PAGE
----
Show: Y’MAM: Young Man’s Angry Movements
Location: Everyman Theatre, Liverpool
Dates: Wednesday June 16-Saturday June 26 2021
Running Time: 85 Minutes
Age Rating: 18+
Performer: Luke Jerdy
Production Company: Everyman Theatre
Writer: Luke Jerdy
Director: Adam Welsh
Our latest theatre review is for Y’MAM: Young Man’s Angry Movements at Liverpool‘s Everyman Theatre. The show runs from Wednesday June 16 to Saturday June 26 2021. And the show comes on the heels o great acclaim from a previous trial run in February 2020. So, let’s take a look at Y’MAM: Young Man’s Angry Movements!
Y’MAM: Young Man’s Angry Movements
Luke Jerdy tells the story of Majid Mehdizadeh. But it quickly becomes apparent that this is a story of struggle, trouble, conflict and sadness. Indeed, Luke travels through various hot-points in Majid’s life that would shape the man he would sometimes become. And I say “sometimes” because the influence of alcohol would play a key role in most hot-points. From a simple schoolyard fight, the incidents take on greater severity as Majid grows into a young adult. And while each scenario becomes more serious, Majid seemingly believes that he becomes more and more invincible. However, as intermittent counselling sessions prove, Majid is a soul of torture trying to find the root cause of his problems.
Along the way, Majid displays his skills as a freestyle rapper, spitting lyrics with both speed and significance. Chief among them is this line, one that I want readers to think about for a moment before reading on. “There has to be an intro to the problem, or the problem wouldn’t exist.” And as the show progresses, we begin to learn what the intro to Majid’s problems are. And crucially, we also learn about his journey to tackle them.
But there are light moments too. For instance, the star performer drops the Majid character at one point and becomes Luke Jerdy. And he does so with a recollection of an amusing incident from the Everyman Theatre back in 2014. This provides light relief at a crucial stage of the performance. But it also demonstrates the difference between Luke and Majid, and this plays a role in the final scenes of the production.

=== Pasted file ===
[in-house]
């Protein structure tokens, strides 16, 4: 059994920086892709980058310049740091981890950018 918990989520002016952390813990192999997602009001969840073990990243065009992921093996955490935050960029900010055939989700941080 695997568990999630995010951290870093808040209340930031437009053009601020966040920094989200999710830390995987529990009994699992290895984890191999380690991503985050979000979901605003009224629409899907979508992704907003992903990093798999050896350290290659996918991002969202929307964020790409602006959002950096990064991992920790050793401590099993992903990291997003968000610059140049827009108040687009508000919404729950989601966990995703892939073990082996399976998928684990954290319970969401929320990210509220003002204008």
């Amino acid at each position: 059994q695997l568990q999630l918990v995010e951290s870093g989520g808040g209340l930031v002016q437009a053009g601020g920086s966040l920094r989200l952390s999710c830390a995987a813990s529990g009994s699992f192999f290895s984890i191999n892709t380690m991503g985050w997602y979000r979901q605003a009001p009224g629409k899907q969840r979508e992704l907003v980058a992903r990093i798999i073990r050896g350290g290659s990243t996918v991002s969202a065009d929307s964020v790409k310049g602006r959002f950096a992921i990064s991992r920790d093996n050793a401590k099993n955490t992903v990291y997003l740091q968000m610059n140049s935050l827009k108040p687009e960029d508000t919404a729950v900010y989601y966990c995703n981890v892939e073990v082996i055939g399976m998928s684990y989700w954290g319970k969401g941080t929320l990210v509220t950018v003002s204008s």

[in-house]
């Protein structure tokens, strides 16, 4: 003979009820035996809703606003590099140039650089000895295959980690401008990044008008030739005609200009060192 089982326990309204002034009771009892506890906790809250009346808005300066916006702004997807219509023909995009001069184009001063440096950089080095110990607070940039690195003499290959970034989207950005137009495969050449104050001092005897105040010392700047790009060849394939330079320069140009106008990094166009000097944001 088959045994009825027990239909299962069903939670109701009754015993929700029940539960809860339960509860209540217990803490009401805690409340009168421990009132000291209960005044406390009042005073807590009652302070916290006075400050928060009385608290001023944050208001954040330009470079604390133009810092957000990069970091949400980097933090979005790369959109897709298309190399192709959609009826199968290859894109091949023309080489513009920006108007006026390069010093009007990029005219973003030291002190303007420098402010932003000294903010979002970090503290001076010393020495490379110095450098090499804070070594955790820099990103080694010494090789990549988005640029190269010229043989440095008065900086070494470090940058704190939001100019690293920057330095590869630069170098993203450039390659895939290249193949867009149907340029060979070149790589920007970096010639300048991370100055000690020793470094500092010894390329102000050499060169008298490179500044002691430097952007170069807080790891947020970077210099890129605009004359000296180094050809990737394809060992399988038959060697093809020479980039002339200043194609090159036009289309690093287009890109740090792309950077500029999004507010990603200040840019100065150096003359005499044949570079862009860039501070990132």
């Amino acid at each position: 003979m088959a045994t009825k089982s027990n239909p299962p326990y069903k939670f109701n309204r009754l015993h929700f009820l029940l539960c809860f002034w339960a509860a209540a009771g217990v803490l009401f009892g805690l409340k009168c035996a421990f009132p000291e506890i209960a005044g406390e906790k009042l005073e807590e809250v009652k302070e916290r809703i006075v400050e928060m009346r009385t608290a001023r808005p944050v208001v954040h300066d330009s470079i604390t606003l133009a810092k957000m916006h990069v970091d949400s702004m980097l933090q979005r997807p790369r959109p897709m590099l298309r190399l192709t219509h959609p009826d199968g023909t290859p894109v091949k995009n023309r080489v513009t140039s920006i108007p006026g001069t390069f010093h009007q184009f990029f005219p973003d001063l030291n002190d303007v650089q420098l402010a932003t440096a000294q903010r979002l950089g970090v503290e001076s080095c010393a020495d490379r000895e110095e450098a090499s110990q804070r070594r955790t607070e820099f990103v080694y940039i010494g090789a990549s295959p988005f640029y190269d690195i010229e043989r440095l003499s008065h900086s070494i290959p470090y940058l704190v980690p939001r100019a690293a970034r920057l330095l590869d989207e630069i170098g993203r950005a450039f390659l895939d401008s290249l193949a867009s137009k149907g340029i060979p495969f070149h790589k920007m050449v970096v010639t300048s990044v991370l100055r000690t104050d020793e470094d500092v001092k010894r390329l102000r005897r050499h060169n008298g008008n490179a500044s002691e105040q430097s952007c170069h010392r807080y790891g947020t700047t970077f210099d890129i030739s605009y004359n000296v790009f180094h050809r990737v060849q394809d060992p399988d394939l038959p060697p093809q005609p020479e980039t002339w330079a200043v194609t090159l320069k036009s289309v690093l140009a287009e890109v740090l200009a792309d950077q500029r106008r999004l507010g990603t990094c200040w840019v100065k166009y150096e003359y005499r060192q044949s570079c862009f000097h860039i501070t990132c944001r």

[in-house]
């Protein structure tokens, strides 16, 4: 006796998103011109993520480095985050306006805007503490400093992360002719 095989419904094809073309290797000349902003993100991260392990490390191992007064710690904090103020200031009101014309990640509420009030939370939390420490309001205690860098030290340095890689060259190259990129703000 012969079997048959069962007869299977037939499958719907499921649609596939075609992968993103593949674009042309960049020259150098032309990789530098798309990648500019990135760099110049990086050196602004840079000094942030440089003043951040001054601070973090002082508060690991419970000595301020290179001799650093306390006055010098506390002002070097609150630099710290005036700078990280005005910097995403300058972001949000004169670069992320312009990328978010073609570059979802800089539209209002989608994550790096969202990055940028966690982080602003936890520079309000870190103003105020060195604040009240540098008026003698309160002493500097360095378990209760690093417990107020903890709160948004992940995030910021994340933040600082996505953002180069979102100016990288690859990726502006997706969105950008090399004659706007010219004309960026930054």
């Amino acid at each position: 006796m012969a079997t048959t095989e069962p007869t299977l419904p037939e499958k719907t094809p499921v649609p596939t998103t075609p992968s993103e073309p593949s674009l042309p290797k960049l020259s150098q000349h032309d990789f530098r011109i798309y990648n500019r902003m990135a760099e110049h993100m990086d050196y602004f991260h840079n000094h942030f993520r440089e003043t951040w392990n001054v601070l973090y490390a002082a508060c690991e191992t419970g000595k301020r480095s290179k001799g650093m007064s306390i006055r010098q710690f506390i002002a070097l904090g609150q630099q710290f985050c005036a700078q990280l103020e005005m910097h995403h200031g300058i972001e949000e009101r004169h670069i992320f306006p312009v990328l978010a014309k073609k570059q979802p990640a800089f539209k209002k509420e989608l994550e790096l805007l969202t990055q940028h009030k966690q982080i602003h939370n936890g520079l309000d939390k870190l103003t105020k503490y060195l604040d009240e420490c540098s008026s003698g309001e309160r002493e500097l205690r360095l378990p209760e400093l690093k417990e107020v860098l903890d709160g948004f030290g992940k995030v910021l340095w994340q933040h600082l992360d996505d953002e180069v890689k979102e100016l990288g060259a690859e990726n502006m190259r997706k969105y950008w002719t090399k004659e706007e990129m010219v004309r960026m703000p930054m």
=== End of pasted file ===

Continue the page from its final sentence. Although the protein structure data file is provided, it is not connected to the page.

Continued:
To me, Y’MAM: Young Man’s Angry Movements was thoroughly gripping from start to finish. The one-man aspect, the frantic movement and the continuous dialogue ensure our gaze never leaves Jerdy. And he puts on an unbelievable performance as he covers every emotion and every genre imaginable. Because we get gasps, nervous giggles, intense stares, belly-laughs and unwashable tears throughout the 85-minute duration. Jerdy’s versatility as an actor is on full display, showcasing a gritty realism that is occasionally unnerving but always compelling.
What’s more, we learn the significance of Majid. I won’t spoil it here, but needless to say that, once the truth unravels, everything makes sense. And it also makes this show that much more authentic. At times, it’s hard to separate Jerdy from Mehdizadeh, and we’re wondering what is real and what is fictional. When a performance is able to achieve this, you know that it’s fulfilling its goals brilliantly. And this is even more impressive when it’s in front of an intimate audience due to Coronavirus restrictions. (I should note here that the Everyman Theatre would provide a fabulous set-up with separate circular dinner tables and golden lights. All of which would enhance the viewing experience to not only ensure safety but also comfort and even prestige.)
I must also note a crucial layer to this show, which harks back to the earlier quote. That being, the focus on how men can struggle to control their mental health. And even more significantly, how men often feel unable to express their true emotions when they are struggling. This is vital for everybody to be aware of, especially when Majid brings up friends whose lives are already over. The happy ending to this show is reassurance for anyone in attendance who is struggling or who knows of anyone struggling. But it also acts as an education for those who may see the symptoms without putting two and two together. As a student of mental health myself, this aspect would have great significance to me.
Y’MAM: Young Man’s Angry Movements is absolutely superb. Luke Jerdy’s performance is on another level, and a testament to his skills as an actor. And I hope to see this show touring the UK once theatres are able to reopen properly. But I also believe this show is absolutely essential for all young males, and females too for that matter. For the discussion of mental health is a necessity whether attendees believe they are struggling or not. So, if Y’MAM: Young Man’s Angry Movements comes to a theatre near you, I highly recommend that you see it. As a matter of fact, I insist upon it.
Target Audience: 18+
Content: Very Strong Language, Implied Strong Violence, Infrequent Substance References & Suicide Themes
Overall Rating: 10/10 – Perfect
Y’MAM: Young Man’s Angry Movements Further Links
Y’MAM: Young Man’s Angry Movements runs at the Everyman Theatre from Wednesday June 16 to Saturday June 26 2021. So, to purchase tickets, please click here.
Read about the work of CALM (Campaign Against Living Miserably) to assist males struggling with mental health by clicking here.
To find out more information about this show, click here.
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